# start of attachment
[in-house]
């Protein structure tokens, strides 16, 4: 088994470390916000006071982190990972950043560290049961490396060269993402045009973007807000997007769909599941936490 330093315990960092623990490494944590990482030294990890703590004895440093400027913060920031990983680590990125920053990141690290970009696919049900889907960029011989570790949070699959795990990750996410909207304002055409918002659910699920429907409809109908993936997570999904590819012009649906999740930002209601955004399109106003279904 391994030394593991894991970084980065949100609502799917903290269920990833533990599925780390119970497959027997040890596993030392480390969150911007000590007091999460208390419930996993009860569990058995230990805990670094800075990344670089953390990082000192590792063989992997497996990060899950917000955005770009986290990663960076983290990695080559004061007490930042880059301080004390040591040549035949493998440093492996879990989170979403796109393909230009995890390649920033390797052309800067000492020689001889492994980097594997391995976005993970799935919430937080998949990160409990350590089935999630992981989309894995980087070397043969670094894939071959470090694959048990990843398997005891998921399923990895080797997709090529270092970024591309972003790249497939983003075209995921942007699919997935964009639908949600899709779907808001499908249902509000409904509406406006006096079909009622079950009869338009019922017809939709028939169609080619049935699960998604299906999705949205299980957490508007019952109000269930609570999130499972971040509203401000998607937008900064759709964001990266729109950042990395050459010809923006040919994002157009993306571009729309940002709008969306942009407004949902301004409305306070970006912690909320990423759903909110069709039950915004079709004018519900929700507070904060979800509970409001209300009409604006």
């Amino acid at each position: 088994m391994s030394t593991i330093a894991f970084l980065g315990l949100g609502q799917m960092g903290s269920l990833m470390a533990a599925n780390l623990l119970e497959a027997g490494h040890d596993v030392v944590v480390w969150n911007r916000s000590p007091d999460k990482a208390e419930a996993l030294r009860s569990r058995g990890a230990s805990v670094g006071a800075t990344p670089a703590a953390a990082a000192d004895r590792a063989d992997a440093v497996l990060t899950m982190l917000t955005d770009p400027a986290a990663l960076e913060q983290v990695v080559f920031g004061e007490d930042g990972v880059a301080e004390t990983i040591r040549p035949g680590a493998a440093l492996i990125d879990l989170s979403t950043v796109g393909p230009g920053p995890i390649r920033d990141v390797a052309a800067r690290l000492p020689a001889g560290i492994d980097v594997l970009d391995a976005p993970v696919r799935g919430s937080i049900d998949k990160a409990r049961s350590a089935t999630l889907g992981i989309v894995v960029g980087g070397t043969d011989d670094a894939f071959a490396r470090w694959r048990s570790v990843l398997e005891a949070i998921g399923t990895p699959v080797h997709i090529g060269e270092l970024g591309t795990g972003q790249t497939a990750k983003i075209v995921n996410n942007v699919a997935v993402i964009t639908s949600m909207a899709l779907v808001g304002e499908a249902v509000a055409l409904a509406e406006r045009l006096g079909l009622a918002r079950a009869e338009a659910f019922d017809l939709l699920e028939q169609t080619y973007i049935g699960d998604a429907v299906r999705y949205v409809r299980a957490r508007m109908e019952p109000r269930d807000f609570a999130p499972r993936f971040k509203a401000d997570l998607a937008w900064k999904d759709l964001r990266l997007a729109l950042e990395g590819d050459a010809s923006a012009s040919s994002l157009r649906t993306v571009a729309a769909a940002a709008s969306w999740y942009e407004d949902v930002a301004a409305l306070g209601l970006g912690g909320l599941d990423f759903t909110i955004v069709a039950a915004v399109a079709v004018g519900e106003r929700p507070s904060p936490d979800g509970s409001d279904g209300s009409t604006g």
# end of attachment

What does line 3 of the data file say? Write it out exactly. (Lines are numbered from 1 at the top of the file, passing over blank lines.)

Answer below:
């Amino acid at each position: 088994m391994s030394t593991i330093a894991f970084l980065g315990l949100g609502q799917m960092g903290s269920l990833m470390a533990a599925n780390l623990l119970e497959a027997g490494h040890d596993v030392v944590v480390w969150n911007r916000s000590p007091d999460k990482a208390e419930a996993l030294r009860s569990r058995g990890a230990s805990v670094g006071a800075t990344p670089a703590a953390a990082a000192d004895r590792a063989d992997a440093v497996l990060t899950m982190l917000t955005d770009p400027a986290a990663l960076e913060q983290v990695v080559f920031g004061e007490d930042g990972v880059a301080e004390t990983i040591r040549p035949g680590a493998a440093l492996i990125d879990l989170s979403t950043v796109g393909p230009g920053p995890i390649r920033d990141v390797a052309a800067r690290l000492p020689a001889g560290i492994d980097v594997l970009d391995a976005p993970v696919r799935g919430s937080i049900d998949k990160a409990r049961s350590a089935t999630l889907g992981i989309v894995v960029g980087g070397t043969d011989d670094a894939f071959a490396r470090w694959r048990s570790v990843l398997e005891a949070i998921g399923t990895p699959v080797h997709i090529g060269e270092l970024g591309t795990g972003q790249t497939a990750k983003i075209v995921n996410n942007v699919a997935v993402i964009t639908s949600m909207a899709l779907v808001g304002e499908a249902v509000a055409l409904a509406e406006r045009l006096g079909l009622a918002r079950a009869e338009a659910f019922d017809l939709l699920e028939q169609t080619y973007i049935g699960d998604a429907v299906r999705y949205v409809r299980a957490r508007m109908e019952p109000r269930d807000f609570a999130p499972r993936f971040k509203a401000d997570l998607a937008w900064k999904d759709l964001r990266l997007a729109l950042e990395g590819d050459a010809s923006a012009s040919s994002l157009r649906t993306v571009a729309a769909a940002a709008s969306w999740y942009e407004d949902v930002a301004a409305l306070g209601l970006g912690g909320l599941d990423f759903t909110i955004v069709a039950a915004v399109a079709v004018g519900e106003r929700p507070s904060p936490d979800g509970s409001d279904g209300s009409t604006g």